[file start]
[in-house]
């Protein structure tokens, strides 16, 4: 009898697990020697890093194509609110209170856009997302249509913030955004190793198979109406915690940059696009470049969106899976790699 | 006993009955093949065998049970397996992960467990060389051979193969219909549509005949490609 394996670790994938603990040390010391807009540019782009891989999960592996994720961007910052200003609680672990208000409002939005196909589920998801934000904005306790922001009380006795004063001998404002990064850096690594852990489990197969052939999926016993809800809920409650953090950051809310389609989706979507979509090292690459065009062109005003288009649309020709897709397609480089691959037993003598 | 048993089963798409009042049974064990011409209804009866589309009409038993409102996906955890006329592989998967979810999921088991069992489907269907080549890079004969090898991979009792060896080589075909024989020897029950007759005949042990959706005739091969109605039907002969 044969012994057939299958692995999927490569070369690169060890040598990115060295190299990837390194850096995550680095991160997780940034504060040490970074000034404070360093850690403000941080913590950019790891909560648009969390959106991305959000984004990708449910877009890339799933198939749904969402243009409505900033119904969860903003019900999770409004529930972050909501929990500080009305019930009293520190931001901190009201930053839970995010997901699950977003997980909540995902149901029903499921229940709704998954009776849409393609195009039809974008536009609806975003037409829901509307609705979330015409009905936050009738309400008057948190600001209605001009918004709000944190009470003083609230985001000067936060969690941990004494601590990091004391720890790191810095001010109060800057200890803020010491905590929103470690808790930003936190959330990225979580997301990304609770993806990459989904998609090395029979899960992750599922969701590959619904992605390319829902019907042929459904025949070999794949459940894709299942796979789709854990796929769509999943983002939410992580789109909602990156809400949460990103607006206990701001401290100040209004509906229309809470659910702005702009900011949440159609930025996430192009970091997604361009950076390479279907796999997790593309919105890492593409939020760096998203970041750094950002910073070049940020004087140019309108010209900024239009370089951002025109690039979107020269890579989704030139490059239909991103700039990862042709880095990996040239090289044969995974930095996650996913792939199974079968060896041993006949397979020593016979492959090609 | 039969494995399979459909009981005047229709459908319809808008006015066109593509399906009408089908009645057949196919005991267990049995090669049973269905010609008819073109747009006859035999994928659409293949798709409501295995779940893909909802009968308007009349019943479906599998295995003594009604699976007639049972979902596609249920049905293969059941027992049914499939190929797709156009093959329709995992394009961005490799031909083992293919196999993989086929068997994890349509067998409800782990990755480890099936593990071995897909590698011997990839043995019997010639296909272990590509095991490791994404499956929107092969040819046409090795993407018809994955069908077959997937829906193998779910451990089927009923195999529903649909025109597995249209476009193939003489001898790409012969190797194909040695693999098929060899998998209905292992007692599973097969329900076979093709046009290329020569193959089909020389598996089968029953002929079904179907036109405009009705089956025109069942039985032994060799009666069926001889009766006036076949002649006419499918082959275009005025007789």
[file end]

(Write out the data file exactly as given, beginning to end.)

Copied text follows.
[in-house]
């Protein structure tokens, strides 16, 4: 009898697990020697890093194509609110209170856009997302249509913030955004190793198979109406915690940059696009470049969106899976790699 | 006993009955093949065998049970397996992960467990060389051979193969219909549509005949490609 394996670790994938603990040390010391807009540019782009891989999960592996994720961007910052200003609680672990208000409002939005196909589920998801934000904005306790922001009380006795004063001998404002990064850096690594852990489990197969052939999926016993809800809920409650953090950051809310389609989706979507979509090292690459065009062109005003288009649309020709897709397609480089691959037993003598 | 048993089963798409009042049974064990011409209804009866589309009409038993409102996906955890006329592989998967979810999921088991069992489907269907080549890079004969090898991979009792060896080589075909024989020897029950007759005949042990959706005739091969109605039907002969 044969012994057939299958692995999927490569070369690169060890040598990115060295190299990837390194850096995550680095991160997780940034504060040490970074000034404070360093850690403000941080913590950019790891909560648009969390959106991305959000984004990708449910877009890339799933198939749904969402243009409505900033119904969860903003019900999770409004529930972050909501929990500080009305019930009293520190931001901190009201930053839970995010997901699950977003997980909540995902149901029903499921229940709704998954009776849409393609195009039809974008536009609806975003037409829901509307609705979330015409009905936050009738309400008057948190600001209605001009918004709000944190009470003083609230985001000067936060969690941990004494601590990091004391720890790191810095001010109060800057200890803020010491905590929103470690808790930003936190959330990225979580997301990304609770993806990459989904998609090395029979899960992750599922969701590959619904992605390319829902019907042929459904025949070999794949459940894709299942796979789709854990796929769509999943983002939410992580789109909602990156809400949460990103607006206990701001401290100040209004509906229309809470659910702005702009900011949440159609930025996430192009970091997604361009950076390479279907796999997790593309919105890492593409939020760096998203970041750094950002910073070049940020004087140019309108010209900024239009370089951002025109690039979107020269890579989704030139490059239909991103700039990862042709880095990996040239090289044969995974930095996650996913792939199974079968060896041993006949397979020593016979492959090609 | 039969494995399979459909009981005047229709459908319809808008006015066109593509399906009408089908009645057949196919005991267990049995090669049973269905010609008819073109747009006859035999994928659409293949798709409501295995779940893909909802009968308007009349019943479906599998295995003594009604699976007639049972979902596609249920049905293969059941027992049914499939190929797709156009093959329709995992394009961005490799031909083992293919196999993989086929068997994890349509067998409800782990990755480890099936593990071995897909590698011997990839043995019997010639296909272990590509095991490791994404499956929107092969040819046409090795993407018809994955069908077959997937829906193998779910451990089927009923195999529903649909025109597995249209476009193939003489001898790409012969190797194909040695693999098929060899998998209905292992007692599973097969329900076979093709046009290329020569193959089909020389598996089968029953002929079904179907036109405009009705089956025109069942039985032994060799009666069926001889009766006036076949002649006419499918082959275009005025007789």